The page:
Australia’s HTRK however are much closer to order than chaos, feeling very out of place at Unsound, their post punk torch songs at odds with everything that has preceded them. They’re a strange choice, but they were last minute ring ins with the illness of Model 500 and to some extent it doesn’t seem fair to them as most definitely this is not their crowd.

king midas sound

As the smoke fills up for the final performance you can’t help but wonder if Kevin Martin has a clause in his contract regarding the amount of smoke required in the venue before he will take the stage. Despite having performed the previous night as The Bug, he’s been roped in at the last minute with the cancellation of Hieroglyphic Being, performing in his other guise as King Midas Sound System. And it begins in the most unexpected way possible with gentle and almost pop music, yet over time it starts to reveal indications of weirdness, a drone emerges, grows, engulfs the track yet still builds in density and volume. The sounds feel like they’re tearing at the fabric of the speakers themselves an intense dystopian wash of heavily reverbed noise. It’s searing and transcendent, mammoth, bouncing around the auditorium. Next comes a kind of loping groove, long drawn out tripped out bass heavy throb, and in unison the crowd starts rocking almost involuntarily. The remainder of his set follows this similar pattern. It’s Eraserhead dub, large, searing noise-ridden grooves that meld the throbbing dub with the extremity of noise music. It’s quite fitting that the final performance of Unsound is also the best.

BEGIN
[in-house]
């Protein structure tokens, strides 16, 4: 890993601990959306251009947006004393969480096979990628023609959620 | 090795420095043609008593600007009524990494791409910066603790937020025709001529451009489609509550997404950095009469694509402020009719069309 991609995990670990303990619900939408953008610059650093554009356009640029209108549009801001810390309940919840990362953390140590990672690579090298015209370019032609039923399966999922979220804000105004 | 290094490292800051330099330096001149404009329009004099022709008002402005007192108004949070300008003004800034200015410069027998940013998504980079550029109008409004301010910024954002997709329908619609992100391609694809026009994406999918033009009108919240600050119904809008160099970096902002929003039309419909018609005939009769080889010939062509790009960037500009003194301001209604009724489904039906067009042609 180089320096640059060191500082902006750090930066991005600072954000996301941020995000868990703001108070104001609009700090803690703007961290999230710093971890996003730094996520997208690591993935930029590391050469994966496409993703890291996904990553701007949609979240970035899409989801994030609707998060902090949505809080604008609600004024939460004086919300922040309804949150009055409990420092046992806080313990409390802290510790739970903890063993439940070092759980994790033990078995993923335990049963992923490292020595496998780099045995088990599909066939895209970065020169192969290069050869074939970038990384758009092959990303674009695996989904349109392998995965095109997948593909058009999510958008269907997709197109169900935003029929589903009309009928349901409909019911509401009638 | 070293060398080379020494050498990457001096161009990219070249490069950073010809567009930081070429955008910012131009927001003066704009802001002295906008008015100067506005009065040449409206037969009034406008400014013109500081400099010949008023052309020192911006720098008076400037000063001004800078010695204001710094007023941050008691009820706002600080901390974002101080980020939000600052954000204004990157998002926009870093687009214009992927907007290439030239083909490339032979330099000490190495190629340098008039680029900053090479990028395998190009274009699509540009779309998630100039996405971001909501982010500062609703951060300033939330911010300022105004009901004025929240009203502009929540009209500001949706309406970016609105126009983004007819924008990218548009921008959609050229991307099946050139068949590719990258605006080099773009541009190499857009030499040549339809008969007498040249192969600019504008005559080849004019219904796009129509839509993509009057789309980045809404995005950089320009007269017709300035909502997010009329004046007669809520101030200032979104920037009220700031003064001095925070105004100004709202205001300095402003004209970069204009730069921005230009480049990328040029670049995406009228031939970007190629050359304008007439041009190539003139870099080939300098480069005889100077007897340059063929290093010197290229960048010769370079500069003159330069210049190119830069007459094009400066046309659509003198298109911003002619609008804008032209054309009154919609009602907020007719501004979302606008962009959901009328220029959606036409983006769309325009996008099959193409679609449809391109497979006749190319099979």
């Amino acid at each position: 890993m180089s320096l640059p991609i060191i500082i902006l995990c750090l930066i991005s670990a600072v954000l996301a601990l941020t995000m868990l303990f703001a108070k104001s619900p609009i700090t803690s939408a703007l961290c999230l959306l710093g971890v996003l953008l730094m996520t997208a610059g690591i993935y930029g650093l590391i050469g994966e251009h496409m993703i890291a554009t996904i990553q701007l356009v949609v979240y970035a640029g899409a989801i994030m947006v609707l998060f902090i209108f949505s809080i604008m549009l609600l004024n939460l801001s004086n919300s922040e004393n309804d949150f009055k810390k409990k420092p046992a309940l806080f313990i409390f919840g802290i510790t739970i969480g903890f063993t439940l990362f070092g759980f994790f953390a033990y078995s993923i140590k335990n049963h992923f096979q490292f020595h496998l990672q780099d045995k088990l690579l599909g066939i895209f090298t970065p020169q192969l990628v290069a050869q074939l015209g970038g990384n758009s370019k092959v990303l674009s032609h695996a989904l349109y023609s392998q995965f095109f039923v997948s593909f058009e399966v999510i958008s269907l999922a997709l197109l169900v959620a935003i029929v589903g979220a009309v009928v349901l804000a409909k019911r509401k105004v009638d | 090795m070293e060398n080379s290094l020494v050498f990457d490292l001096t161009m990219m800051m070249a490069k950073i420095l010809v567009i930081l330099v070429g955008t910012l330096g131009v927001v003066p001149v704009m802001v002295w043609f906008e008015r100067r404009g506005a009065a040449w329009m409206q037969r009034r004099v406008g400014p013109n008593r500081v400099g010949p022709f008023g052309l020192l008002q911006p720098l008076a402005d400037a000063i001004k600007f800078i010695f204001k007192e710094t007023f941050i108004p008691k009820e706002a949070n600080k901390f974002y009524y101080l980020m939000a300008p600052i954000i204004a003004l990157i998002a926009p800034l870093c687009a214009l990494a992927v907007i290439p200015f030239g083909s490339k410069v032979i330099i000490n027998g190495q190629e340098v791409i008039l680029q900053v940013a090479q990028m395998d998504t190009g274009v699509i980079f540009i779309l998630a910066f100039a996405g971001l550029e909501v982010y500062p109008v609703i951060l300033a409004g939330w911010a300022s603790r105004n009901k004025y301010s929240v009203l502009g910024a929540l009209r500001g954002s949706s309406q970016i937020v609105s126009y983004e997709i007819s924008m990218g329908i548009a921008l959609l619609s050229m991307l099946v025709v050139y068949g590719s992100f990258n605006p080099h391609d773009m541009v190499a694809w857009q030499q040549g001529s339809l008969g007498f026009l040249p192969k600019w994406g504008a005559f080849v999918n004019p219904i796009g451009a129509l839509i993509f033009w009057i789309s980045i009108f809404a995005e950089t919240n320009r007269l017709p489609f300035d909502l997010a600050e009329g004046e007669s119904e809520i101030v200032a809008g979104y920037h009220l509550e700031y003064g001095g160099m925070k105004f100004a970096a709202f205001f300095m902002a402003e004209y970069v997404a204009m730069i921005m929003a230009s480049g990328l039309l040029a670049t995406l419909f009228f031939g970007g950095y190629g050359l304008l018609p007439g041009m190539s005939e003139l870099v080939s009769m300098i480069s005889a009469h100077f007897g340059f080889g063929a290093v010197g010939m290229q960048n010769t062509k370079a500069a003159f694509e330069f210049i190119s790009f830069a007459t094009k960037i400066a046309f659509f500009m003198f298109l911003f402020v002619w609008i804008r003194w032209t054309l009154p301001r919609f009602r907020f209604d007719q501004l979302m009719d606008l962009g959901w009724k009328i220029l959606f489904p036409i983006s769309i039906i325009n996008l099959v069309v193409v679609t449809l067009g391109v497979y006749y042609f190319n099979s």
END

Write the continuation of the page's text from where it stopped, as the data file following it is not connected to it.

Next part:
Photos by Bob Baker Fish. Except Lawrence English & Keiji Haino courtesy of Lawrence English.


About Author

Bob is the features editor of Cyclic Defrost. He is also evil. You should not trust the opinions of evil people.